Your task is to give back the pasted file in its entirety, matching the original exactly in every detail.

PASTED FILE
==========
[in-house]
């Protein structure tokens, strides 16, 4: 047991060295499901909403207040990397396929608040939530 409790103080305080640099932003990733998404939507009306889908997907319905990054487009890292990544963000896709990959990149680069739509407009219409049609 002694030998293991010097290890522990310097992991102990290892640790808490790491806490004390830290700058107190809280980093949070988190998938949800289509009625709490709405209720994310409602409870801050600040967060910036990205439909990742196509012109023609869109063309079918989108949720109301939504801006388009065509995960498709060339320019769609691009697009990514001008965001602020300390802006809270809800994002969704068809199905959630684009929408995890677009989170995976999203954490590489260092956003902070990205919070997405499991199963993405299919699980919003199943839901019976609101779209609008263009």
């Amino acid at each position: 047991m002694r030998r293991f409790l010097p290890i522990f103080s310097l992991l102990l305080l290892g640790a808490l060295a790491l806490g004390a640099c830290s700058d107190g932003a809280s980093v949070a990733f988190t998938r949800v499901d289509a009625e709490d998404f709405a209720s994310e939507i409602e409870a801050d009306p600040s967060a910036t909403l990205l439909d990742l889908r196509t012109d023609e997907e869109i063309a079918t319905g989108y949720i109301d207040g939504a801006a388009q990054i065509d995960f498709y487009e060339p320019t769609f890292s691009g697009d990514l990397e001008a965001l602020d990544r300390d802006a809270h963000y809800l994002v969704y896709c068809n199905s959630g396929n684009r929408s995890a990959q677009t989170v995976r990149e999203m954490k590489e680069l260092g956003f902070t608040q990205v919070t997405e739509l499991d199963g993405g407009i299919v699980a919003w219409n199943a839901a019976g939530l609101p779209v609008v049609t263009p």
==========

[in-house]
């Protein structure tokens, strides 16, 4: 047991060295499901909403207040990397396929608040939530 409790103080305080640099932003990733998404939507009306889908997907319905990054487009890292990544963000896709990959990149680069739509407009219409049609 002694030998293991010097290890522990310097992991102990290892640790808490790491806490004390830290700058107190809280980093949070988190998938949800289509009625709490709405209720994310409602409870801050600040967060910036990205439909990742196509012109023609869109063309079918989108949720109301939504801006388009065509995960498709060339320019769609691009697009990514001008965001602020300390802006809270809800994002969704068809199905959630684009929408995890677009989170995976999203954490590489260092956003902070990205919070997405499991199963993405299919699980919003199943839901019976609101779209609008263009």
């Amino acid at each position: 047991m002694r030998r293991f409790l010097p290890i522990f103080s310097l992991l102990l305080l290892g640790a808490l060295a790491l806490g004390a640099c830290s700058d107190g932003a809280s980093v949070a990733f988190t998938r949800v499901d289509a009625e709490d998404f709405a209720s994310e939507i409602e409870a801050d009306p600040s967060a910036t909403l990205l439909d990742l889908r196509t012109d023609e997907e869109i063309a079918t319905g989108y949720i109301d207040g939504a801006a388009q990054i065509d995960f498709y487009e060339p320019t769609f890292s691009g697009d990514l990397e001008a965001l602020d990544r300390d802006a809270h963000y809800l994002v969704y896709c068809n199905s959630g396929n684009r929408s995890a990959q677009t989170v995976r990149e999203m954490k590489e680069l260092g956003f902070t608040q990205v919070t997405e739509l499991d199963g993405g407009i299919v699980a919003w219409n199943a839901a019976g939530l609101p779209v609008v049609t263009p």